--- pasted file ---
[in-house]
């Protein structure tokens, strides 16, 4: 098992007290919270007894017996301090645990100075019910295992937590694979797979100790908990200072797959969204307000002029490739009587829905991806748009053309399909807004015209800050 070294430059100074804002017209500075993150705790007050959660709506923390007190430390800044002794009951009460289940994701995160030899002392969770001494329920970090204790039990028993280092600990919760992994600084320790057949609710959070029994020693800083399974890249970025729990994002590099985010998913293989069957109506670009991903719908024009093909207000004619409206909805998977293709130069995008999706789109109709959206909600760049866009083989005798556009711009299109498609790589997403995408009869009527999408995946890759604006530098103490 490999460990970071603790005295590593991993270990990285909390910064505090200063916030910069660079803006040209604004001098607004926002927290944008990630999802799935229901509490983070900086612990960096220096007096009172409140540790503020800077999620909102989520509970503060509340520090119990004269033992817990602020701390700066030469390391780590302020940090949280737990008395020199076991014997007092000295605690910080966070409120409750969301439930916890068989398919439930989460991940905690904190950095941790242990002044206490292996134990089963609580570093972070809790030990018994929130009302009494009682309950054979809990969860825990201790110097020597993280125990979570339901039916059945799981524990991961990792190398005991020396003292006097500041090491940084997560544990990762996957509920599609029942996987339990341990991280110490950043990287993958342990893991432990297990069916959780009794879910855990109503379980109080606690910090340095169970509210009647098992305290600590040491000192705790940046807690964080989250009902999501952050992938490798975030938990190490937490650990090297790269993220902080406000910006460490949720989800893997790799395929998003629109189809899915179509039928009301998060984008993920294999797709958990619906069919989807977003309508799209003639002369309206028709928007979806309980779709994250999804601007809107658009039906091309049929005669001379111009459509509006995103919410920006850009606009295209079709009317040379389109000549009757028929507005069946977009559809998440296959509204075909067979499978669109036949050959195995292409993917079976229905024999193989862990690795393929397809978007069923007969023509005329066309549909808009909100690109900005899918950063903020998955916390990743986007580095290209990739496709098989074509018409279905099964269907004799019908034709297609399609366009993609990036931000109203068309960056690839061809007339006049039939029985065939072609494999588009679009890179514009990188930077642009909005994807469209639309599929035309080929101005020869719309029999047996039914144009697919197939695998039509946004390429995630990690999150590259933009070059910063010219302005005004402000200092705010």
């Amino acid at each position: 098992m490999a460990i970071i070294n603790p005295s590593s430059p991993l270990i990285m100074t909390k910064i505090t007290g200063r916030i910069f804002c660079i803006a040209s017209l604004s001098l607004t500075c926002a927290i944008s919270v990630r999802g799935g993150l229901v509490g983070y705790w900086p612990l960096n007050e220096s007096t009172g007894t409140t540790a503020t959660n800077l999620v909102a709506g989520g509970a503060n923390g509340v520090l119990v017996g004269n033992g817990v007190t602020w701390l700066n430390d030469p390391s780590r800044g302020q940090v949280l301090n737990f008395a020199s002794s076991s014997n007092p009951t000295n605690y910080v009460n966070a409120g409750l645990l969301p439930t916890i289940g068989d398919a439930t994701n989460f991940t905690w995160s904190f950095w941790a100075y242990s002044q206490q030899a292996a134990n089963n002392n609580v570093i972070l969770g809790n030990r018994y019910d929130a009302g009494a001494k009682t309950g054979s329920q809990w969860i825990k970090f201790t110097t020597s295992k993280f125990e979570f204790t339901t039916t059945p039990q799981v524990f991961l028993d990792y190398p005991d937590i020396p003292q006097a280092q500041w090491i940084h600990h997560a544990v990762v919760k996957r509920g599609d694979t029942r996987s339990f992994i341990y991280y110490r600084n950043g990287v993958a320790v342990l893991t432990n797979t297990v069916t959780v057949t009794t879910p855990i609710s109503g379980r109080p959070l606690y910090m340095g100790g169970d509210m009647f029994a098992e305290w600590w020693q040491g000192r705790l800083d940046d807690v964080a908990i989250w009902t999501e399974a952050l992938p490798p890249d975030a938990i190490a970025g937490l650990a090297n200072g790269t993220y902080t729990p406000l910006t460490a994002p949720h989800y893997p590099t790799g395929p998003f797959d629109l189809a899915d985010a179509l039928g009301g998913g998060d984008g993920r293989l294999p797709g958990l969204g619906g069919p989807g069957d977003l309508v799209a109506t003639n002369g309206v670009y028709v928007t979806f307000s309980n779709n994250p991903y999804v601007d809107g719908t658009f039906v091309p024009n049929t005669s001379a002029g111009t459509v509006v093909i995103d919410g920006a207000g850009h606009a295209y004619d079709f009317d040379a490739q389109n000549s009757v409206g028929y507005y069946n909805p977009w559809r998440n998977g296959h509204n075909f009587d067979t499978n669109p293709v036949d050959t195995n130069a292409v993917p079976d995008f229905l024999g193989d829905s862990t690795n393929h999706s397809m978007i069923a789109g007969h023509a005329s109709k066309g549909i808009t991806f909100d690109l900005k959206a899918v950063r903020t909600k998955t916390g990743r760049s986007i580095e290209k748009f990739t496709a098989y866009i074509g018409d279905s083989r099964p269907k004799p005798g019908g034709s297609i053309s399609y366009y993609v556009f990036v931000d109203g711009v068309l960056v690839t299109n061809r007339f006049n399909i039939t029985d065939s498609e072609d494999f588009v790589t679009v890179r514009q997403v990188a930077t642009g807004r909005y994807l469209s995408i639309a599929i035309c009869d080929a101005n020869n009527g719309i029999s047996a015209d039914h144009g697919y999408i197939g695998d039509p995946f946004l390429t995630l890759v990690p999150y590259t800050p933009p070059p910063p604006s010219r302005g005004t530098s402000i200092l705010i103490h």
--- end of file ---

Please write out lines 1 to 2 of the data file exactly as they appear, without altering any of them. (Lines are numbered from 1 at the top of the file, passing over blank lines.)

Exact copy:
[in-house]
């Protein structure tokens, strides 16, 4: 098992007290919270007894017996301090645990100075019910295992937590694979797979100790908990200072797959969204307000002029490739009587829905991806748009053309399909807004015209800050 070294430059100074804002017209500075993150705790007050959660709506923390007190430390800044002794009951009460289940994701995160030899002392969770001494329920970090204790039990028993280092600990919760992994600084320790057949609710959070029994020693800083399974890249970025729990994002590099985010998913293989069957109506670009991903719908024009093909207000004619409206909805998977293709130069995008999706789109109709959206909600760049866009083989005798556009711009299109498609790589997403995408009869009527999408995946890759604006530098103490 490999460990970071603790005295590593991993270990990285909390910064505090200063916030910069660079803006040209604004001098607004926002927290944008990630999802799935229901509490983070900086612990960096220096007096009172409140540790503020800077999620909102989520509970503060509340520090119990004269033992817990602020701390700066030469390391780590302020940090949280737990008395020199076991014997007092000295605690910080966070409120409750969301439930916890068989398919439930989460991940905690904190950095941790242990002044206490292996134990089963609580570093972070809790030990018994929130009302009494009682309950054979809990969860825990201790110097020597993280125990979570339901039916059945799981524990991961990792190398005991020396003292006097500041090491940084997560544990990762996957509920599609029942996987339990341990991280110490950043990287993958342990893991432990297990069916959780009794879910855990109503379980109080606690910090340095169970509210009647098992305290600590040491000192705790940046807690964080989250009902999501952050992938490798975030938990190490937490650990090297790269993220902080406000910006460490949720989800893997790799395929998003629109189809899915179509039928009301998060984008993920294999797709958990619906069919989807977003309508799209003639002369309206028709928007979806309980779709994250999804601007809107658009039906091309049929005669001379111009459509509006995103919410920006850009606009295209079709009317040379389109000549009757028929507005069946977009559809998440296959509204075909067979499978669109036949050959195995292409993917079976229905024999193989862990690795393929397809978007069923007969023509005329066309549909808009909100690109900005899918950063903020998955916390990743986007580095290209990739496709098989074509018409279905099964269907004799019908034709297609399609366009993609990036931000109203068309960056690839061809007339006049039939029985065939072609494999588009679009890179514009990188930077642009909005994807469209639309599929035309080929101005020869719309029999047996039914144009697919197939695998039509946004390429995630990690999150590259933009070059910063010219302005005004402000200092705010």